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Donkey Patching

September 13th, 2007

According to this slide show, the team behind D is thinking of incorporating an interesting addition to the language: The interchangability of a.foo(b) and foo(a, b).

This makes some interesting uses available. For instance, one could do something that looks a bit like monkey patching, adding functionality to library classes.

real round_to(real n, uint d) {
  real b = 10;
  real k = pow(b, d);
  return round(n*k)/k;
}

With the proposed change I could use the round_to function like this:

real a = 9.4334566;
real b = a.round_to(2); // => 9.43

I would also be able to do this:

int next(int a) {
  return a + 1;
}

int b = 3.next; // => 4

And while we’re at it:

void times(int n, void delegate() dg) {
  while(n\-\- > 0) {
    dg();
  }
}

5.times({
  writefln("Look at me. I'm Ruby!");
});

Of course this isn’t really monkey patching. The functions doesn’t actually become a part of the class, and thus cannot use polymorphism or access private members. In all respect this is just syntactic sugar, but I like it. It gives you the illusion of having a dynamic language.

I haven’t seen this particular feature in any other language before. Does it exist elsewhere? Does it have a name? If not, I think Donkey Patching would be a suitable one.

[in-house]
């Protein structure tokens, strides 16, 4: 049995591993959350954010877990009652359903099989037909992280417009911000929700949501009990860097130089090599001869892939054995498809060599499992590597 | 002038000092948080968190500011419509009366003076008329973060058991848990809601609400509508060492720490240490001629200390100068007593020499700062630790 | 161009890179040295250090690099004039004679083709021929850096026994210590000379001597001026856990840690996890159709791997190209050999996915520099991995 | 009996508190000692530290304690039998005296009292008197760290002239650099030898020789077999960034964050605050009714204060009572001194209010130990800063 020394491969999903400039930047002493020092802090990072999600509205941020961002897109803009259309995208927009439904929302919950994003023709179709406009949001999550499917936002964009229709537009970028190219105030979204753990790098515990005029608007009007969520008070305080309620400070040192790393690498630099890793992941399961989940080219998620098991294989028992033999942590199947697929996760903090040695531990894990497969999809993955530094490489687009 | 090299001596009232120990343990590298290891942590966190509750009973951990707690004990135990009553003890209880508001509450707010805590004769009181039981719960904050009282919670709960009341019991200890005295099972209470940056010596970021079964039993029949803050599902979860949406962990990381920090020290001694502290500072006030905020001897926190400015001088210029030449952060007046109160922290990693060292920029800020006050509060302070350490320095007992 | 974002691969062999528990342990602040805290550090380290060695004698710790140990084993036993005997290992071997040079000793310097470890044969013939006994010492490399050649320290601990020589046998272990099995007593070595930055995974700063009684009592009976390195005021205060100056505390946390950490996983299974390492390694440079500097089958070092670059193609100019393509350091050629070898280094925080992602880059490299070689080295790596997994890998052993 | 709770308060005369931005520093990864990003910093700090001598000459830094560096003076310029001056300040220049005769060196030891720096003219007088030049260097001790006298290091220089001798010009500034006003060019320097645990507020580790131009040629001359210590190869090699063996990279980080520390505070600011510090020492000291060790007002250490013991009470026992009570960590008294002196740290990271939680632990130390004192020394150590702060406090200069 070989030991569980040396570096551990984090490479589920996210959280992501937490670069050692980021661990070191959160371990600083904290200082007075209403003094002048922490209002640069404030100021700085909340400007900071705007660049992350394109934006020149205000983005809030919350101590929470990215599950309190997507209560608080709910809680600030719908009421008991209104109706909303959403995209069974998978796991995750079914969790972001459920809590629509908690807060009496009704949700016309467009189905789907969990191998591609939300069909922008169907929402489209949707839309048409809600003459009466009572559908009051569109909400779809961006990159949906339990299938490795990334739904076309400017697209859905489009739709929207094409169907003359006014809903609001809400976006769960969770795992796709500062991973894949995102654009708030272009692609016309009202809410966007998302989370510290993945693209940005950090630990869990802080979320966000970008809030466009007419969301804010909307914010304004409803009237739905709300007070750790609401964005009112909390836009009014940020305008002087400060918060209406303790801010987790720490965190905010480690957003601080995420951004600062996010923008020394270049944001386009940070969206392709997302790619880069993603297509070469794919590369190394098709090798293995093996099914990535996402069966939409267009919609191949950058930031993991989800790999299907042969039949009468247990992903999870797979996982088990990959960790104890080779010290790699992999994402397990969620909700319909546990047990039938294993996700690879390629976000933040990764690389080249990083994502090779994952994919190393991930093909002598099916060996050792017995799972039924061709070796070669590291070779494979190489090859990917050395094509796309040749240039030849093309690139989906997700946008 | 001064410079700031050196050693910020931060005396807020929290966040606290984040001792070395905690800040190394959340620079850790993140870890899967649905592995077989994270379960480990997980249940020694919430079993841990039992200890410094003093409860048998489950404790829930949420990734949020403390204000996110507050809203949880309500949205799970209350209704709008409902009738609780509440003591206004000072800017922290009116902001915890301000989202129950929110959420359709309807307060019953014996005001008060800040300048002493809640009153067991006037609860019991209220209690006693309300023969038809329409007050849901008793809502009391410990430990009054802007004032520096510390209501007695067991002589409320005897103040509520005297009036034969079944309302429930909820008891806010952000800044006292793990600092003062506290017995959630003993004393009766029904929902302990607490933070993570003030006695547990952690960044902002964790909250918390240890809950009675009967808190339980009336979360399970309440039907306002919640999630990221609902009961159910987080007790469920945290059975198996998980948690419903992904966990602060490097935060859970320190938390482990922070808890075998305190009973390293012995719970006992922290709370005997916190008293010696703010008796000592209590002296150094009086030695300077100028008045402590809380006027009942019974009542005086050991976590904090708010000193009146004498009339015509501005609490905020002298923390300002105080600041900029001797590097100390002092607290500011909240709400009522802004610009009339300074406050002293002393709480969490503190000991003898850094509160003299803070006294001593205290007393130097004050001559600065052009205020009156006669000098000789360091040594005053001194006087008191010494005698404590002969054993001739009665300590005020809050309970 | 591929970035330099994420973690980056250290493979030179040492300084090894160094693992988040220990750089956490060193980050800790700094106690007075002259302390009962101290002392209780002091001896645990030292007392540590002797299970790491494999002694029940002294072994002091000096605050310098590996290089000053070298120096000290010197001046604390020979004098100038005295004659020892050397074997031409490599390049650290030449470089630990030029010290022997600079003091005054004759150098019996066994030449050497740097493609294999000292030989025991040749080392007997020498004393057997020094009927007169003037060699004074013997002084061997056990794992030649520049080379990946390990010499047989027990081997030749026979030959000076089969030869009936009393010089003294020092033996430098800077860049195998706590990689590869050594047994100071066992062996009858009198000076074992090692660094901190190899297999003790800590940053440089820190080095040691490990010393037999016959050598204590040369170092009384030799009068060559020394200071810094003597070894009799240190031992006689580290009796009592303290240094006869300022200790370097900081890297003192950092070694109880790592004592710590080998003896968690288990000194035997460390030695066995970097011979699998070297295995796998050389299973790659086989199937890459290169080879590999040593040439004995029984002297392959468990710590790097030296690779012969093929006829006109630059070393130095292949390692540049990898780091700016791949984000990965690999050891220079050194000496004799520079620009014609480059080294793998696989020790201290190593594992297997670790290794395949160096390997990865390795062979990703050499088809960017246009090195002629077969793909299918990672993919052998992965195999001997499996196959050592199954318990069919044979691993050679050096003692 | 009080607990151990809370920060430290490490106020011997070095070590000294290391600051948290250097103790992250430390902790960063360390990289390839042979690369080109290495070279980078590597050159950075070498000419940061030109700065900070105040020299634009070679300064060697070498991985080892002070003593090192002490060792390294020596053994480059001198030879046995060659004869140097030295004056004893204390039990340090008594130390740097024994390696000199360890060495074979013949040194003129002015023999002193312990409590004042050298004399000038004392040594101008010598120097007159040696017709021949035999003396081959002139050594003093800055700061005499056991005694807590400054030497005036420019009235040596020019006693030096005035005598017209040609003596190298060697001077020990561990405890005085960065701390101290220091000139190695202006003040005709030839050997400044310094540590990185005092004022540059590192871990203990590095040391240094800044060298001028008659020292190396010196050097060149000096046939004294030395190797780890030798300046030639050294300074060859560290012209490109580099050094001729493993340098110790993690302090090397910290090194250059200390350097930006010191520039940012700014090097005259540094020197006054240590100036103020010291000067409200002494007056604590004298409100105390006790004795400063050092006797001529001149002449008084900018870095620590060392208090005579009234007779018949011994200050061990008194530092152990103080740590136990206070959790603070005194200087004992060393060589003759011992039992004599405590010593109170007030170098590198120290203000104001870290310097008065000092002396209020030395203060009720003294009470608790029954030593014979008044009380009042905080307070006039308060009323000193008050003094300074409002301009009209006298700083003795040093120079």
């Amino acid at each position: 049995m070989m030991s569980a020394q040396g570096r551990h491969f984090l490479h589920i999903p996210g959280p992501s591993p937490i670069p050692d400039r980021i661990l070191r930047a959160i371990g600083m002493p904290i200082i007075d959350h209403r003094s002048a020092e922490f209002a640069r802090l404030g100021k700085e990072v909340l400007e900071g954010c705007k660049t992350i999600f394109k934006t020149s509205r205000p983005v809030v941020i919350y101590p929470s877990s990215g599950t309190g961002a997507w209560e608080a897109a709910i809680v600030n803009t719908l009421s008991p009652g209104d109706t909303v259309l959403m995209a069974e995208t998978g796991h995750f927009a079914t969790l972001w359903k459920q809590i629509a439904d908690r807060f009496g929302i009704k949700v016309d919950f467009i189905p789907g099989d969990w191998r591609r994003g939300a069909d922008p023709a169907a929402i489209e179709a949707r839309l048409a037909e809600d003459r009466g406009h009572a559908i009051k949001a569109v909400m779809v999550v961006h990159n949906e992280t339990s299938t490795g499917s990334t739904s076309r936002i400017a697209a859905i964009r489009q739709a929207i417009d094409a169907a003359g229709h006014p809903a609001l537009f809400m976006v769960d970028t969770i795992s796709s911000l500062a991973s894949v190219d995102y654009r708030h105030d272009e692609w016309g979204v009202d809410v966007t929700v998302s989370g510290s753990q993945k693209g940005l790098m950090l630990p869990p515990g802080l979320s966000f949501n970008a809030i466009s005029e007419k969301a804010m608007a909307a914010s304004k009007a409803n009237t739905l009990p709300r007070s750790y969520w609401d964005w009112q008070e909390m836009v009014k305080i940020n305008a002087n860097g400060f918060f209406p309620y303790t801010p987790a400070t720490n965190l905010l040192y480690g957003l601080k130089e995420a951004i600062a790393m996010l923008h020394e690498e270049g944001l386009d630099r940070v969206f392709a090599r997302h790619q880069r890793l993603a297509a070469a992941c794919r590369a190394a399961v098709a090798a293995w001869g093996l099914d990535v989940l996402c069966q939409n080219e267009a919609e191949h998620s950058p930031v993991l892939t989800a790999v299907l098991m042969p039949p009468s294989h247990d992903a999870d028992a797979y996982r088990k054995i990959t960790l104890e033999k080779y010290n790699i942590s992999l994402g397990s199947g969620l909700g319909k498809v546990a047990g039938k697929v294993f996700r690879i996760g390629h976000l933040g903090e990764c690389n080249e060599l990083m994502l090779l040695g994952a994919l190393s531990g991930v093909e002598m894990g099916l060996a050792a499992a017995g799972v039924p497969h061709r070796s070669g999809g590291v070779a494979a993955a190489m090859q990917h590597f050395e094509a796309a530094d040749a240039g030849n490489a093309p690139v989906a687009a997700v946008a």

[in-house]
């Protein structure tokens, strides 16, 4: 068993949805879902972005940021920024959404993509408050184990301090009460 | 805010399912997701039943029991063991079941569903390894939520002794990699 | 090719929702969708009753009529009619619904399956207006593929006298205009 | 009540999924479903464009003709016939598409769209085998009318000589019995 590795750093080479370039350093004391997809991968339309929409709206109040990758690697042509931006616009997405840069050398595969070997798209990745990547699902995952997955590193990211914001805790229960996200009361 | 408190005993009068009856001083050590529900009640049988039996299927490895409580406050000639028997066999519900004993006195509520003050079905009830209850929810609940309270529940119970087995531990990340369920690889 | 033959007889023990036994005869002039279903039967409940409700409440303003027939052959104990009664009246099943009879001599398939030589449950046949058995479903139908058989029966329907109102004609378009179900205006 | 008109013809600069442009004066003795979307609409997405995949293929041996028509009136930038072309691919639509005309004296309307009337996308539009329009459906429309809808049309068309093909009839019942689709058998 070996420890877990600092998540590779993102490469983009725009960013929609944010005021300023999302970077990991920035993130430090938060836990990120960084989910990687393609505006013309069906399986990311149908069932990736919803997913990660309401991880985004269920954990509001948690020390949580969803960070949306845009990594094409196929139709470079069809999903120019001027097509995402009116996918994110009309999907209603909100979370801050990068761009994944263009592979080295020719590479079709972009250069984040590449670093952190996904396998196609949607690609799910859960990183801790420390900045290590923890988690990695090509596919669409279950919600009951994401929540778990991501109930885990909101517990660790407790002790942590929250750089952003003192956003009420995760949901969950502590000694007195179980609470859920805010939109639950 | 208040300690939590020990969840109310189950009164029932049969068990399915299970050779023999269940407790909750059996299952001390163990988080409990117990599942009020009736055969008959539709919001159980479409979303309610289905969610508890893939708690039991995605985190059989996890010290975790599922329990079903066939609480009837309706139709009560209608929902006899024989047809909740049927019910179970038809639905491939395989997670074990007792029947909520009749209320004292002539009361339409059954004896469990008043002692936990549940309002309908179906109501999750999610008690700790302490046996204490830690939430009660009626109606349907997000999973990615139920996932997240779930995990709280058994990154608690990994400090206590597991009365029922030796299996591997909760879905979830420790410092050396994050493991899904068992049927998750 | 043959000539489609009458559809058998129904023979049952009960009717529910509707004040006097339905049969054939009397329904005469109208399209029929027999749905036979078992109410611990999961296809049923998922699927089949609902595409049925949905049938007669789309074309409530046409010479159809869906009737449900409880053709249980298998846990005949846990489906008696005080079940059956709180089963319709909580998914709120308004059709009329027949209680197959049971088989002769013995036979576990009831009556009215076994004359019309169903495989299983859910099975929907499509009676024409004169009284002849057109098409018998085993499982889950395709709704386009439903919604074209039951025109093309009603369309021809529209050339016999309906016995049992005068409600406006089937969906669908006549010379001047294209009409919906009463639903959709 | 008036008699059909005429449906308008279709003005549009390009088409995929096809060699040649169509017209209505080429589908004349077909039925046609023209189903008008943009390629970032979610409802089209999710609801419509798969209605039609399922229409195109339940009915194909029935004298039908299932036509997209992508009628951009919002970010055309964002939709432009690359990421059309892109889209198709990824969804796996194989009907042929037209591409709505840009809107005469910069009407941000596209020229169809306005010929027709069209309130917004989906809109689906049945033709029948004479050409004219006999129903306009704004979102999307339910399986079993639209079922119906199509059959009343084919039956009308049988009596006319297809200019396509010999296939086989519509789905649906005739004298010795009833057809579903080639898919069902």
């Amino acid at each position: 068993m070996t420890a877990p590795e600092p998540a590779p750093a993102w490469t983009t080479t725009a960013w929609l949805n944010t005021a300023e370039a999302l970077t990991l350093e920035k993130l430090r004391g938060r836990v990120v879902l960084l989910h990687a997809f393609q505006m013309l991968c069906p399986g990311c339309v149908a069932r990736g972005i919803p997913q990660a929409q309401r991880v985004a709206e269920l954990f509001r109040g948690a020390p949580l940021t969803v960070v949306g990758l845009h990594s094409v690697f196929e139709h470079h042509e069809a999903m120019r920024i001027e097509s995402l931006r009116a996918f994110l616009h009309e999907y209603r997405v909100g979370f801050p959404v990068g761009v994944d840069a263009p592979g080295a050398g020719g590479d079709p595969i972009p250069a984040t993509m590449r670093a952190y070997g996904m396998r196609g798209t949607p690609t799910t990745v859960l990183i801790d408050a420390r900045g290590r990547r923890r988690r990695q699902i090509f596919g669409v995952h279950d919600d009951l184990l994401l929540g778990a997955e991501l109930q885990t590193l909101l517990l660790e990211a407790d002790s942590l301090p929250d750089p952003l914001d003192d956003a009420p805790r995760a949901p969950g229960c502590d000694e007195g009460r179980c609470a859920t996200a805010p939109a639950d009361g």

Cheers! 🙂

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  1. September 13th, 2007 at 16:09 | #1

    The SuperCollider programming language allows writing a.f(b) also as f(a, b) since 1996.
    http://supercollider.sourceforge.net/

  2. Asd
    September 13th, 2007 at 16:36 | #2

    This is also possible in Nice. http://nice.sourceforge.net/

    They call them external methods.

  3. BCS
    September 13th, 2007 at 20:12 | #3

    I think there is something in C# 3.0 that looks something like this. I think they use the term Extension methouds

  4. September 14th, 2007 at 12:27 | #4

    SuperCollider and Nice, eh? Sounds like languages I have to take a look at. I’ll put them on my got-to-learn-list, right after Lua.

    External methods or Extension methods are both good names for the feature, but what should we call this limited form of monkey patching that becomes possible with it?

    Also, I hope the name I suggested isn’t also the name of some dirty exercise, like these comments suggests: http://programming.reddit.com/info/2p3jm/comments
    If that’s the case, I beg your apologies. English is not my native language (no kidding, right? 😉 )

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